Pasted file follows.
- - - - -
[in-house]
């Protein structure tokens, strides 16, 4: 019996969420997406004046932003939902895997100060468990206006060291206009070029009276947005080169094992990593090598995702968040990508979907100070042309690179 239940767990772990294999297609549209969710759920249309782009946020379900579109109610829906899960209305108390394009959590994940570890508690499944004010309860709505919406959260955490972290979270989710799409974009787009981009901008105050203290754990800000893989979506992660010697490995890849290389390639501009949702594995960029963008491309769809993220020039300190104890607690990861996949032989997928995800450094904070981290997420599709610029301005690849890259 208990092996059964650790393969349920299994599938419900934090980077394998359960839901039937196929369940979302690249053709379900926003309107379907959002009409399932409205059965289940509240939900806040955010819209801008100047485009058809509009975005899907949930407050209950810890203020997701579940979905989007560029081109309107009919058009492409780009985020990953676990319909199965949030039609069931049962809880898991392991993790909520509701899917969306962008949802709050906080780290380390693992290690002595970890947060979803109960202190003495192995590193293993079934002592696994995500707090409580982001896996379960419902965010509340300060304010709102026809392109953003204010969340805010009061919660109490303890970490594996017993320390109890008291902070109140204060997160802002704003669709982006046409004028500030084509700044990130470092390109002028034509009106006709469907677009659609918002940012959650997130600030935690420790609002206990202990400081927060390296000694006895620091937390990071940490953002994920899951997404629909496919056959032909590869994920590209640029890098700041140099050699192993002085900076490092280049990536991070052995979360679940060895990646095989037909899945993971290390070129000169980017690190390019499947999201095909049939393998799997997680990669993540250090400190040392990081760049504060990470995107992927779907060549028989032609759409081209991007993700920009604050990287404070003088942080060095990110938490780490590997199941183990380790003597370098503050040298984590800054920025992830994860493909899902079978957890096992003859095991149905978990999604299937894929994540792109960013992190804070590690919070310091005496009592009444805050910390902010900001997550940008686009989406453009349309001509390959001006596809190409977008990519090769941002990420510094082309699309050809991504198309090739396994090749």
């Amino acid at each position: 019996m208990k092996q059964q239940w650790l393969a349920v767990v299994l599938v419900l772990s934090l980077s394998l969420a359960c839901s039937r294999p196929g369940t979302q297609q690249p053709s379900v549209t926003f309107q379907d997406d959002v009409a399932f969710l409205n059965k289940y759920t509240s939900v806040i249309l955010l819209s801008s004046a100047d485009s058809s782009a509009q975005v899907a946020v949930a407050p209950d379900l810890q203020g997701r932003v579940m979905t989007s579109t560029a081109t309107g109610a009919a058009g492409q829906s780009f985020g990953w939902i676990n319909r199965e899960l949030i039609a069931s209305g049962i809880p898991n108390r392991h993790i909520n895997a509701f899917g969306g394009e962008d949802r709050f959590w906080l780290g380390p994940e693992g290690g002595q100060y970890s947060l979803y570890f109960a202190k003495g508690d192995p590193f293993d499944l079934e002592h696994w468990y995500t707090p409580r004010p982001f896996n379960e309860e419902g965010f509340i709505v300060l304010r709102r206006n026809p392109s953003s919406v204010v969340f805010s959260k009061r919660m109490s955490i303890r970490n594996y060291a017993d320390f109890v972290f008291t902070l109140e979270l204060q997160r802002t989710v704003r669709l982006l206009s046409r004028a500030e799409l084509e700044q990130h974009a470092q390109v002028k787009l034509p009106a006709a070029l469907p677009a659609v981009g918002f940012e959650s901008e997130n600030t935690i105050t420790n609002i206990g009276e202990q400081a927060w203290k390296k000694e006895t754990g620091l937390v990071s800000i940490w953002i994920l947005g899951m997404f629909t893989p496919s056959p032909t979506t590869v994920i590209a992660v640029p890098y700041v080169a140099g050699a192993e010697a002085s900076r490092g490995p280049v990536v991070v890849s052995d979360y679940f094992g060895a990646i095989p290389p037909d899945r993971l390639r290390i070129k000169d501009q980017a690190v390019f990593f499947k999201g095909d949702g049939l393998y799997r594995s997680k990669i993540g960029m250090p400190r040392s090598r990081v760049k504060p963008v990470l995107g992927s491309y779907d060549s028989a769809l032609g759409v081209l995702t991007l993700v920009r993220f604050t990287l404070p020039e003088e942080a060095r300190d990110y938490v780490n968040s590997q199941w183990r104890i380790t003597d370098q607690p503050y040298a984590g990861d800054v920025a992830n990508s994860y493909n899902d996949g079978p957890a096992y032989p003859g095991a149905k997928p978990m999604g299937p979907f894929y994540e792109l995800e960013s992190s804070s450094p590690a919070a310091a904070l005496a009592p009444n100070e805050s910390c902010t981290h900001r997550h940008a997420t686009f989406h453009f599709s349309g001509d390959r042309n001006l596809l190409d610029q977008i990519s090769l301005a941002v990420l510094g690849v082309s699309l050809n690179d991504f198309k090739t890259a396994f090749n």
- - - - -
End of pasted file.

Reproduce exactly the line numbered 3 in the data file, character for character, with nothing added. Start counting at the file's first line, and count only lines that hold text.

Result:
């Amino acid at each position: 019996m208990k092996q059964q239940w650790l393969a349920v767990v299994l599938v419900l772990s934090l980077s394998l969420a359960c839901s039937r294999p196929g369940t979302q297609q690249p053709s379900v549209t926003f309107q379907d997406d959002v009409a399932f969710l409205n059965k289940y759920t509240s939900v806040i249309l955010l819209s801008s004046a100047d485009s058809s782009a509009q975005v899907a946020v949930a407050p209950d379900l810890q203020g997701r932003v579940m979905t989007s579109t560029a081109t309107g109610a009919a058009g492409q829906s780009f985020g990953w939902i676990n319909r199965e899960l949030i039609a069931s209305g049962i809880p898991n108390r392991h993790i909520n895997a509701f899917g969306g394009e962008d949802r709050f959590w906080l780290g380390p994940e693992g290690g002595q100060y970890s947060l979803y570890f109960a202190k003495g508690d192995p590193f293993d499944l079934e002592h696994w468990y995500t707090p409580r004010p982001f896996n379960e309860e419902g965010f509340i709505v300060l304010r709102r206006n026809p392109s953003s919406v204010v969340f805010s959260k009061r919660m109490s955490i303890r970490n594996y060291a017993d320390f109890v972290f008291t902070l109140e979270l204060q997160r802002t989710v704003r669709l982006l206009s046409r004028a500030e799409l084509e700044q990130h974009a470092q390109v002028k787009l034509p009106a006709a070029l469907p677009a659609v981009g918002f940012e959650s901008e997130n600030t935690i105050t420790n609002i206990g009276e202990q400081a927060w203290k390296k000694e006895t754990g620091l937390v990071s800000i940490w953002i994920l947005g899951m997404f629909t893989p496919s056959p032909t979506t590869v994920i590209a992660v640029p890098y700041v080169a140099g050699a192993e010697a002085s900076r490092g490995p280049v990536v991070v890849s052995d979360y679940f094992g060895a990646i095989p290389p037909d899945r993971l390639r290390i070129k000169d501009q980017a690190v390019f990593f499947k999201g095909d949702g049939l393998y799997r594995s997680k990669i993540g960029m250090p400190r040392s090598r990081v760049k504060p963008v990470l995107g992927s491309y779907d060549s028989a769809l032609g759409v081209l995702t991007l993700v920009r993220f604050t990287l404070p020039e003088e942080a060095r300190d990110y938490v780490n968040s590997q199941w183990r104890i380790t003597d370098q607690p503050y040298a984590g990861d800054v920025a992830n990508s994860y493909n899902d996949g079978p957890a096992y032989p003859g095991a149905k997928p978990m999604g299937p979907f894929y994540e792109l995800e960013s992190s804070s450094p590690a919070a310091a904070l005496a009592p009444n100070e805050s910390c902010t981290h900001r997550h940008a997420t686009f989406h453009f599709s349309g001509d390959r042309n001006l596809l190409d610029q977008i990519s090769l301005a941002v990420l510094g690849v082309s699309l050809n690179d991504f198309k090739t890259a396994f090749n």